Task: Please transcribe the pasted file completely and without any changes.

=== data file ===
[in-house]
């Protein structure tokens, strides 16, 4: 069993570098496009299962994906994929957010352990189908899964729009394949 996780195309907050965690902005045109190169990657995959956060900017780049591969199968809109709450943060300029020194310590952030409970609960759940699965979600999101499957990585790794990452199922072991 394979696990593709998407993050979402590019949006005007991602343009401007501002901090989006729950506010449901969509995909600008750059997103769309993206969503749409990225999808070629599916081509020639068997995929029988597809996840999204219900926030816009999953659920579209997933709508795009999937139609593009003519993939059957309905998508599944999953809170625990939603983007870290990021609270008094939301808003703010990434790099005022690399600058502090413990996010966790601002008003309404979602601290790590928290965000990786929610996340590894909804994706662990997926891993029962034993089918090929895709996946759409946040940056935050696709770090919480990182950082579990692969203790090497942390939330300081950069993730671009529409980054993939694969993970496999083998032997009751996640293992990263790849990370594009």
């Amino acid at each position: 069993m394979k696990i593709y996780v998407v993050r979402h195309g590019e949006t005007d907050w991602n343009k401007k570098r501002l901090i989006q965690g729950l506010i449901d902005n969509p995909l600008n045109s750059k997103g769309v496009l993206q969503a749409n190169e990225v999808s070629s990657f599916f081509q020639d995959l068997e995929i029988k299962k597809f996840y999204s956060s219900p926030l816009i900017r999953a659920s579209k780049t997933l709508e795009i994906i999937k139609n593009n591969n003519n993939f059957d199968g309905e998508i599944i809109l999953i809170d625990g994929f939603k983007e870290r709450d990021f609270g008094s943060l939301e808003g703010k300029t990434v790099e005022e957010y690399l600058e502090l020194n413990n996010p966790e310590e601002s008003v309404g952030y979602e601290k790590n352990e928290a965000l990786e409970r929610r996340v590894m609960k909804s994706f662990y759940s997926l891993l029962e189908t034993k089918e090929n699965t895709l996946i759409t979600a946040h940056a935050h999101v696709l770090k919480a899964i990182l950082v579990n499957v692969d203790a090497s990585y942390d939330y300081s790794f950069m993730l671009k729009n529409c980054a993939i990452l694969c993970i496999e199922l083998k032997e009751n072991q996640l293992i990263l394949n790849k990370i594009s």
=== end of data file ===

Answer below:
[in-house]
């Protein structure tokens, strides 16, 4: 069993570098496009299962994906994929957010352990189908899964729009394949 996780195309907050965690902005045109190169990657995959956060900017780049591969199968809109709450943060300029020194310590952030409970609960759940699965979600999101499957990585790794990452199922072991 394979696990593709998407993050979402590019949006005007991602343009401007501002901090989006729950506010449901969509995909600008750059997103769309993206969503749409990225999808070629599916081509020639068997995929029988597809996840999204219900926030816009999953659920579209997933709508795009999937139609593009003519993939059957309905998508599944999953809170625990939603983007870290990021609270008094939301808003703010990434790099005022690399600058502090413990996010966790601002008003309404979602601290790590928290965000990786929610996340590894909804994706662990997926891993029962034993089918090929895709996946759409946040940056935050696709770090919480990182950082579990692969203790090497942390939330300081950069993730671009529409980054993939694969993970496999083998032997009751996640293992990263790849990370594009």
């Amino acid at each position: 069993m394979k696990i593709y996780v998407v993050r979402h195309g590019e949006t005007d907050w991602n343009k401007k570098r501002l901090i989006q965690g729950l506010i449901d902005n969509p995909l600008n045109s750059k997103g769309v496009l993206q969503a749409n190169e990225v999808s070629s990657f599916f081509q020639d995959l068997e995929i029988k299962k597809f996840y999204s956060s219900p926030l816009i900017r999953a659920s579209k780049t997933l709508e795009i994906i999937k139609n593009n591969n003519n993939f059957d199968g309905e998508i599944i809109l999953i809170d625990g994929f939603k983007e870290r709450d990021f609270g008094s943060l939301e808003g703010k300029t990434v790099e005022e957010y690399l600058e502090l020194n413990n996010p966790e310590e601002s008003v309404g952030y979602e601290k790590n352990e928290a965000l990786e409970r929610r996340v590894m609960k909804s994706f662990y759940s997926l891993l029962e189908t034993k089918e090929n699965t895709l996946i759409t979600a946040h940056a935050h999101v696709l770090k919480a899964i990182l950082v579990n499957v692969d203790a090497s990585y942390d939330y300081s790794f950069m993730l671009k729009n529409c980054a993939i990452l694969c993970i496999e199922l083998k032997e009751n072991q996640l293992i990263l394949n790849k990370i594009s």